This is because new technologies often make it easier for individual employees or even entire parts of an organization to easily work around a corporate security policy, he says.

If anyone with a credit card, for example, can start using cloud computing, it’s very hard to limit your corporate use of cloud computing to only approved or certified cloud providers.

And because it’s so easy to get your work email on your phone, it’s very hard to enforce a corporate security policy that prohibits or limits doing this. The upshot is tomorrow’s CSOs and CISOs can no longer be able to make do with in-depth technical knowledge.

Instead, they have to apply more analytical, strategic, and even creative thinking. “You need to have an understanding of the technicalities but also the need to be in tune with the business side,” states MTI security practice sales leader Simon Godfrey.

“You need to engage and work with a whole set of executives who may not be technical. You’ve got to identify the risks and put measures against them.”

Where do you find such a creature? Forget about the highly specialized technical environments, from software development firms to white-hat hacker group that might have produced great CSOs or CISOs a decade ago.

The skills now needed for the role are more likely to be found among people with a business background who have “a global view on threats and the changing threat landscape,” according to Garry Sidaway, global director of security strategy at NTT Com Security.  

They’ll also need to embrace and manage change and understand how to collaborate, through information and intelligence sharing, within an increasingly complex and restricting compliance environment.

Tom Gaffney, technical director of F-Secure UK & Ireland, concludes: “The CSO has to find that balance between creating and sustaining a secure environment, whilst also enabling end-users to work unhindered.”

“This fine line that they walk is why they are often the most unloved person within an organization. It is their job to help people, from board members to temp staff, understand the threats, while knowing that they can still likely fall prey to an attack.”

Tim ‘TK’ Keanini, who is chief technology officer at Lancope, adds: “If you are an organization that seeks a world class CSO, you are also an organization that is highly attractive to the threat.”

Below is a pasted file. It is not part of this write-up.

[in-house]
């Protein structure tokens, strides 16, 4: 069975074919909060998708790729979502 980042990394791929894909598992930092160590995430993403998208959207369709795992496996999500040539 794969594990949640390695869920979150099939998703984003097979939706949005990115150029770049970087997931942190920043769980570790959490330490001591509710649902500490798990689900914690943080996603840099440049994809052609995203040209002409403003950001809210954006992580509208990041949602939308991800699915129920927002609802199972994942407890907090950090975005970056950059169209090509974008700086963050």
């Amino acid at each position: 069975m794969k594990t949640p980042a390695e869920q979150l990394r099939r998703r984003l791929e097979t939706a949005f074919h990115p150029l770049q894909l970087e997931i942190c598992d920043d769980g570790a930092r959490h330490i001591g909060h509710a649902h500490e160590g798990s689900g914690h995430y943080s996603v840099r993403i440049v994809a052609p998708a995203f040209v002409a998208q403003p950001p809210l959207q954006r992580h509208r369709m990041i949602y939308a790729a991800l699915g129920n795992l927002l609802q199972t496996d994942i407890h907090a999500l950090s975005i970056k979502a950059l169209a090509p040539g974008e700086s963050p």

“In this scenario, CSOs should be valued in how they operate while in crisis, not when things are doing well. Incident response is a business process involving IT, Legal, Human Resources, law enforcement, PR, and others. The CSOs in 2014 can show us how this is done well.”

 

Limitations of vSphere Data Protection (VDP) File Level Restore (FLR)

Purpose

This article provides information on the limitations of vSphere Data Protection (VDP) File Level Restore (FLR).

Resolution

Limitations of VDP FLR

  • FLR operations result in failure if you are using an older version of VMware Tools. Ensure to install the latest version of VMware Tools in the target virtual machines.
  • These virtual disk configurations are not supported by FLR:
    • Unformatted disks
    • Dynamic disks
    • GUID Partition Table (GPT) disks
    • Ext4 filesystems
    • FAT16 filesystems
    • FAT32 filesystems
    • Extented partitions
    • Virtual disk with more than one partition
    • Two or more virtual disks mapped to a single partition
    • Encrypted partitions
    • Compressed partitions
  • ACLs are not restored in FLR.
  • Symbolic Links cannot be restored or browsed.
  • You cannot restore more than 5000 folders or files in the same operation.
  • In logical volumes managed by LVM:
    • One physical volume (.vmdk) must be mapped exactly to one logical volume.
    • Only ext2 and ext3 formatting are supported.